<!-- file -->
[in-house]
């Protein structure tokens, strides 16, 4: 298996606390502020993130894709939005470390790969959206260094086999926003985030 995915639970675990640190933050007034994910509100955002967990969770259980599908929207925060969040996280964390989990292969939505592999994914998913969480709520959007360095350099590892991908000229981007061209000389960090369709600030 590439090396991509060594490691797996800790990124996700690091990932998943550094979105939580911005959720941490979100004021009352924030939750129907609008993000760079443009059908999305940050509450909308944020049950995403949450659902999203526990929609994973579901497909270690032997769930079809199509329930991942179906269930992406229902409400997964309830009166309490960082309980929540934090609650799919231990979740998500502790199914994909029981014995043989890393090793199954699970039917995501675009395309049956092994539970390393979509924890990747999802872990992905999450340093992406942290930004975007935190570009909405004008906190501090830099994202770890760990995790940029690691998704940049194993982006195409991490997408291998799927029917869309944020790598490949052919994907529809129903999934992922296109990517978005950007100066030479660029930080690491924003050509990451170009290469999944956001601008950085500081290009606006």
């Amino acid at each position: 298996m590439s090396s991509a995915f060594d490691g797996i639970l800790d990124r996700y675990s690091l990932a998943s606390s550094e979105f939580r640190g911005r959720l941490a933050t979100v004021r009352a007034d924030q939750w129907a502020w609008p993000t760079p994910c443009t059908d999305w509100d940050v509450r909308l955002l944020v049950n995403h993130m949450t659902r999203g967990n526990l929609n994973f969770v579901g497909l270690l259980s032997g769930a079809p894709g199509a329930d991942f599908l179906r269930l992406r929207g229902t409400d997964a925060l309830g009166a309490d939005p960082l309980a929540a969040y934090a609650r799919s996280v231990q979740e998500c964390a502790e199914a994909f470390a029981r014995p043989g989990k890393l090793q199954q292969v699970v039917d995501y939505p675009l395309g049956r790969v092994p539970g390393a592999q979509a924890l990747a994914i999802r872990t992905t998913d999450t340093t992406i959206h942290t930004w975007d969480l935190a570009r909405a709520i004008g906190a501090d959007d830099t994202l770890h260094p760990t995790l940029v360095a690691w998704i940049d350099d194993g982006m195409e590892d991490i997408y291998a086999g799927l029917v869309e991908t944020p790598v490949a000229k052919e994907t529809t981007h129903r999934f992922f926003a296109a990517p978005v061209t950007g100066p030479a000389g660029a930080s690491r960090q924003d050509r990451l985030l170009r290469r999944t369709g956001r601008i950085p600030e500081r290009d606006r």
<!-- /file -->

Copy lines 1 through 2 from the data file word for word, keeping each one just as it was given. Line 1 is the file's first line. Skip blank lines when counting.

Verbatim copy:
[in-house]
């Protein structure tokens, strides 16, 4: 298996606390502020993130894709939005470390790969959206260094086999926003985030 995915639970675990640190933050007034994910509100955002967990969770259980599908929207925060969040996280964390989990292969939505592999994914998913969480709520959007360095350099590892991908000229981007061209000389960090369709600030 590439090396991509060594490691797996800790990124996700690091990932998943550094979105939580911005959720941490979100004021009352924030939750129907609008993000760079443009059908999305940050509450909308944020049950995403949450659902999203526990929609994973579901497909270690032997769930079809199509329930991942179906269930992406229902409400997964309830009166309490960082309980929540934090609650799919231990979740998500502790199914994909029981014995043989890393090793199954699970039917995501675009395309049956092994539970390393979509924890990747999802872990992905999450340093992406942290930004975007935190570009909405004008906190501090830099994202770890760990995790940029690691998704940049194993982006195409991490997408291998799927029917869309944020790598490949052919994907529809129903999934992922296109990517978005950007100066030479660029930080690491924003050509990451170009290469999944956001601008950085500081290009606006």